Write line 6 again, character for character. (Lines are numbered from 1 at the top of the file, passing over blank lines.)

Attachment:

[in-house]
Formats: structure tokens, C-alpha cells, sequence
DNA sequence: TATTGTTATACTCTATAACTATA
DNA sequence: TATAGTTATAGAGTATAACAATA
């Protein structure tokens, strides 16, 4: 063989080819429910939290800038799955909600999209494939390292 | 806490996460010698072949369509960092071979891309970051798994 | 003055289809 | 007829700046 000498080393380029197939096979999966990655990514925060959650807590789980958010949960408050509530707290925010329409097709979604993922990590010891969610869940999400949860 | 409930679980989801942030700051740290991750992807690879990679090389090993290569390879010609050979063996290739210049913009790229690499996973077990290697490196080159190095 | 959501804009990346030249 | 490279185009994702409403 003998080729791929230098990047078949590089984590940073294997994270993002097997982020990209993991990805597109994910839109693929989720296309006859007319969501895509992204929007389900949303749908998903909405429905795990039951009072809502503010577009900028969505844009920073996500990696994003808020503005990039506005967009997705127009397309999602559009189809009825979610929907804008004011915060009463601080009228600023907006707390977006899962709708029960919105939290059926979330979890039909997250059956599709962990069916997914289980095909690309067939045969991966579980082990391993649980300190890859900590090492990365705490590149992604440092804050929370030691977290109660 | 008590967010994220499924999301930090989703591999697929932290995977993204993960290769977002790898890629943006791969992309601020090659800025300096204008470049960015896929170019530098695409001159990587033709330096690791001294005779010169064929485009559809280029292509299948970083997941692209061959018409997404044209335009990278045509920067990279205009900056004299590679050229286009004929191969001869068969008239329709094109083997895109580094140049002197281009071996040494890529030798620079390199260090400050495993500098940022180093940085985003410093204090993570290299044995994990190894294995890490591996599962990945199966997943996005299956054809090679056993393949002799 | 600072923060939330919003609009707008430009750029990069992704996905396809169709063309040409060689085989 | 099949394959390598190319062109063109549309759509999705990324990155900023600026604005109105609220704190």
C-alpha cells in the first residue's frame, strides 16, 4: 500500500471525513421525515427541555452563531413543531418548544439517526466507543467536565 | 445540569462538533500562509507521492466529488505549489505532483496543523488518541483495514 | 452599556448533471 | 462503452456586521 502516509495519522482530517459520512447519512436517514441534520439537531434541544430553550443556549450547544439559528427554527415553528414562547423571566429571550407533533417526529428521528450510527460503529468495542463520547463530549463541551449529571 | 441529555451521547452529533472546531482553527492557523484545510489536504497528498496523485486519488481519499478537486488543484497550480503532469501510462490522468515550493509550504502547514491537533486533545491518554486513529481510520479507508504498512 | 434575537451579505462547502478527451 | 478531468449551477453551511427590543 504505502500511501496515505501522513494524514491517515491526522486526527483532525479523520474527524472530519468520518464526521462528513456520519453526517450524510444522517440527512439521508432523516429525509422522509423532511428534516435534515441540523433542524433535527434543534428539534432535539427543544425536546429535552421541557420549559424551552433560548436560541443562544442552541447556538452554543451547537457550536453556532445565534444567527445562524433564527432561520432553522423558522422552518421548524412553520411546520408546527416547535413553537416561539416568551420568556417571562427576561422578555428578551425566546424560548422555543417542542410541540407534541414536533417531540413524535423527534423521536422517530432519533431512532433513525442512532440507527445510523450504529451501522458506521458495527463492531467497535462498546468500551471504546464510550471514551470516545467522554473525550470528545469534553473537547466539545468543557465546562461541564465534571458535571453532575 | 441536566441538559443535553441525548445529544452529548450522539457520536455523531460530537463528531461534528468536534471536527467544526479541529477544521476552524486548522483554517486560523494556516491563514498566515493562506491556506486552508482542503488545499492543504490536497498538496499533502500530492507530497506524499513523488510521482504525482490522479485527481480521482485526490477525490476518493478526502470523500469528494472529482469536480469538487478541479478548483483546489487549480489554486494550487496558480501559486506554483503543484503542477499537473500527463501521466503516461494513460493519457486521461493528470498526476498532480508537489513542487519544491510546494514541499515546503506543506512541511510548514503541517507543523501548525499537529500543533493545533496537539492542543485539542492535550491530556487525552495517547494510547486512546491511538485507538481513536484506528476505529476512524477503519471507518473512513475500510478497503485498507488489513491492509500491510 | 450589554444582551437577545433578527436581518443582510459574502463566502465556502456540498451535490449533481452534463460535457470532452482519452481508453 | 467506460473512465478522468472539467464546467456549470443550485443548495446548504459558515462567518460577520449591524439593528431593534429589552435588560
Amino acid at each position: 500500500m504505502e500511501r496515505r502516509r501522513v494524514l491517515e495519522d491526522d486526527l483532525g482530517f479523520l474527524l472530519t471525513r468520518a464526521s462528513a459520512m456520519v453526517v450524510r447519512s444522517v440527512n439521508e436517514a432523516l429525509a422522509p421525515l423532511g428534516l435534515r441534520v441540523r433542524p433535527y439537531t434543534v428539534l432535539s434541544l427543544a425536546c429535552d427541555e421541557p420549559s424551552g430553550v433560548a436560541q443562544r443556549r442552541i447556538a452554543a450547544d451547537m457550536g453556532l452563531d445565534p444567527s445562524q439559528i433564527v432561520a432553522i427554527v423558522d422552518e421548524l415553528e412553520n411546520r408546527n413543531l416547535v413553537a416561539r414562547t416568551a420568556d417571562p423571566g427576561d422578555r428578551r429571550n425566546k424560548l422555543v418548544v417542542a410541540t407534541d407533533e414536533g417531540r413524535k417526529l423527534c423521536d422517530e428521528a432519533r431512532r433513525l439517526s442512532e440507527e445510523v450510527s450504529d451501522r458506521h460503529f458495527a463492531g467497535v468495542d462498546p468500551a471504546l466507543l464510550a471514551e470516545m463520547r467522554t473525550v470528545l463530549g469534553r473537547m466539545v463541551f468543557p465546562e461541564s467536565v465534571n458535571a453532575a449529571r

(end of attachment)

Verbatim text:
C-alpha cells in the first residue's frame, strides 16, 4: 500500500471525513421525515427541555452563531413543531418548544439517526466507543467536565 | 445540569462538533500562509507521492466529488505549489505532483496543523488518541483495514 | 452599556448533471 | 462503452456586521 502516509495519522482530517459520512447519512436517514441534520439537531434541544430553550443556549450547544439559528427554527415553528414562547423571566429571550407533533417526529428521528450510527460503529468495542463520547463530549463541551449529571 | 441529555451521547452529533472546531482553527492557523484545510489536504497528498496523485486519488481519499478537486488543484497550480503532469501510462490522468515550493509550504502547514491537533486533545491518554486513529481510520479507508504498512 | 434575537451579505462547502478527451 | 478531468449551477453551511427590543 504505502500511501496515505501522513494524514491517515491526522486526527483532525479523520474527524472530519468520518464526521462528513456520519453526517450524510444522517440527512439521508432523516429525509422522509423532511428534516435534515441540523433542524433535527434543534428539534432535539427543544425536546429535552421541557420549559424551552433560548436560541443562544442552541447556538452554543451547537457550536453556532445565534444567527445562524433564527432561520432553522423558522422552518421548524412553520411546520408546527416547535413553537416561539416568551420568556417571562427576561422578555428578551425566546424560548422555543417542542410541540407534541414536533417531540413524535423527534423521536422517530432519533431512532433513525442512532440507527445510523450504529451501522458506521458495527463492531467497535462498546468500551471504546464510550471514551470516545467522554473525550470528545469534553473537547466539545468543557465546562461541564465534571458535571453532575 | 441536566441538559443535553441525548445529544452529548450522539457520536455523531460530537463528531461534528468536534471536527467544526479541529477544521476552524486548522483554517486560523494556516491563514498566515493562506491556506486552508482542503488545499492543504490536497498538496499533502500530492507530497506524499513523488510521482504525482490522479485527481480521482485526490477525490476518493478526502470523500469528494472529482469536480469538487478541479478548483483546489487549480489554486494550487496558480501559486506554483503543484503542477499537473500527463501521466503516461494513460493519457486521461493528470498526476498532480508537489513542487519544491510546494514541499515546503506543506512541511510548514503541517507543523501548525499537529500543533493545533496537539492542543485539542492535550491530556487525552495517547494510547486512546491511538485507538481513536484506528476505529476512524477503519471507518473512513475500510478497503485498507488489513491492509500491510 | 450589554444582551437577545433578527436581518443582510459574502463566502465556502456540498451535490449533481452534463460535457470532452482519452481508453 | 467506460473512465478522468472539467464546467456549470443550485443548495446548504459558515462567518460577520449591524439593528431593534429589552435588560